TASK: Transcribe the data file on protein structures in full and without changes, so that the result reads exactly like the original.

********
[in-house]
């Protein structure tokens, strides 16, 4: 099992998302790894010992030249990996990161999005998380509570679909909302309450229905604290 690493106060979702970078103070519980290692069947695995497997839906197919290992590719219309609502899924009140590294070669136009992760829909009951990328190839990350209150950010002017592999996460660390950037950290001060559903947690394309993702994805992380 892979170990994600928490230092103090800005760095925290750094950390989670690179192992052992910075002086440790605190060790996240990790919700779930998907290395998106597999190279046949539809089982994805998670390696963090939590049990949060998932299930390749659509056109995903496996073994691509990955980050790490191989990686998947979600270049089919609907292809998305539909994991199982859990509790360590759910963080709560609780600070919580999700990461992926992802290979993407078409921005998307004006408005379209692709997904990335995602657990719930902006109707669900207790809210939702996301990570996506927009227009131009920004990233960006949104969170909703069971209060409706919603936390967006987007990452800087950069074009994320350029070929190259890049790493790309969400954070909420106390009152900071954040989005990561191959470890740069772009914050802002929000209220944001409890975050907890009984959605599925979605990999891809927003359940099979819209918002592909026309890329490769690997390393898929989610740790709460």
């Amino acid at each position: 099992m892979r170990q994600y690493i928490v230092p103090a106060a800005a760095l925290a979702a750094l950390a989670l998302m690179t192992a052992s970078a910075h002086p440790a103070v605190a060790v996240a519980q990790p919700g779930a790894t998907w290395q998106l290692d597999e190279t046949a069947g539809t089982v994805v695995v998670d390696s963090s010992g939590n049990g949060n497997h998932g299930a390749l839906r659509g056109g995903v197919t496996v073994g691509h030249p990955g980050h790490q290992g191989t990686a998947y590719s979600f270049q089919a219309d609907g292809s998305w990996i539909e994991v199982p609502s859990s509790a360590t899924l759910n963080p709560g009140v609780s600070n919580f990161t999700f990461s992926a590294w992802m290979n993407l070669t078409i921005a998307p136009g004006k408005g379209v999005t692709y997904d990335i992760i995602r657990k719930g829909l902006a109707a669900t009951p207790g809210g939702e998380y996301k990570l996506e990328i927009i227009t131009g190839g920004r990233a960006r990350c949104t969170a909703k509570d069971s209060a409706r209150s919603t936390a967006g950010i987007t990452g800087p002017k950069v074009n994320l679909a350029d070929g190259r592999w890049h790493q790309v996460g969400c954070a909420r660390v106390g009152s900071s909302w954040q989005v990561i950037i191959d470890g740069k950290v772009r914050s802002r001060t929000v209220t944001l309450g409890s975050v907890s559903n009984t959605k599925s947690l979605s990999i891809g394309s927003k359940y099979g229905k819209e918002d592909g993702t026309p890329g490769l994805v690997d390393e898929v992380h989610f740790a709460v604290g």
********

[in-house]
């Protein structure tokens, strides 16, 4: 099992998302790894010992030249990996990161999005998380509570679909909302309450229905604290 690493106060979702970078103070519980290692069947695995497997839906197919290992590719219309609502899924009140590294070669136009992760829909009951990328190839990350209150950010002017592999996460660390950037950290001060559903947690394309993702994805992380 892979170990994600928490230092103090800005760095925290750094950390989670690179192992052992910075002086440790605190060790996240990790919700779930998907290395998106597999190279046949539809089982994805998670390696963090939590049990949060998932299930390749659509056109995903496996073994691509990955980050790490191989990686998947979600270049089919609907292809998305539909994991199982859990509790360590759910963080709560609780600070919580999700990461992926992802290979993407078409921005998307004006408005379209692709997904990335995602657990719930902006109707669900207790809210939702996301990570996506927009227009131009920004990233960006949104969170909703069971209060409706919603936390967006987007990452800087950069074009994320350029070929190259890049790493790309969400954070909420106390009152900071954040989005990561191959470890740069772009914050802002929000209220944001409890975050907890009984959605599925979605990999891809927003359940099979819209918002592909026309890329490769690997390393898929989610740790709460």
């Amino acid at each position: 099992m892979r170990q994600y690493i928490v230092p103090a106060a800005a760095l925290a979702a750094l950390a989670l998302m690179t192992a052992s970078a910075h002086p440790a103070v605190a060790v996240a519980q990790p919700g779930a790894t998907w290395q998106l290692d597999e190279t046949a069947g539809t089982v994805v695995v998670d390696s963090s010992g939590n049990g949060n497997h998932g299930a390749l839906r659509g056109g995903v197919t496996v073994g691509h030249p990955g980050h790490q290992g191989t990686a998947y590719s979600f270049q089919a219309d609907g292809s998305w990996i539909e994991v199982p609502s859990s509790a360590t899924l759910n963080p709560g009140v609780s600070n919580f990161t999700f990461s992926a590294w992802m290979n993407l070669t078409i921005a998307p136009g004006k408005g379209v999005t692709y997904d990335i992760i995602r657990k719930g829909l902006a109707a669900t009951p207790g809210g939702e998380y996301k990570l996506e990328i927009i227009t131009g190839g920004r990233a960006r990350c949104t969170a909703k509570d069971s209060a409706r209150s919603t936390a967006g950010i987007t990452g800087p002017k950069v074009n994320l679909a350029d070929g190259r592999w890049h790493q790309v996460g969400c954070a909420r660390v106390g009152s900071s909302w954040q989005v990561i950037i191959d470890g740069k950290v772009r914050s802002r001060t929000v209220t944001l309450g409890s975050v907890s559903n009984t959605k599925s947690l979605s990999i891809g394309s927003k359940y099979g229905k819209e918002d592909g993702t026309p890329g490769l994805v690997d390393e898929v992380h989610f740790a709460v604290g």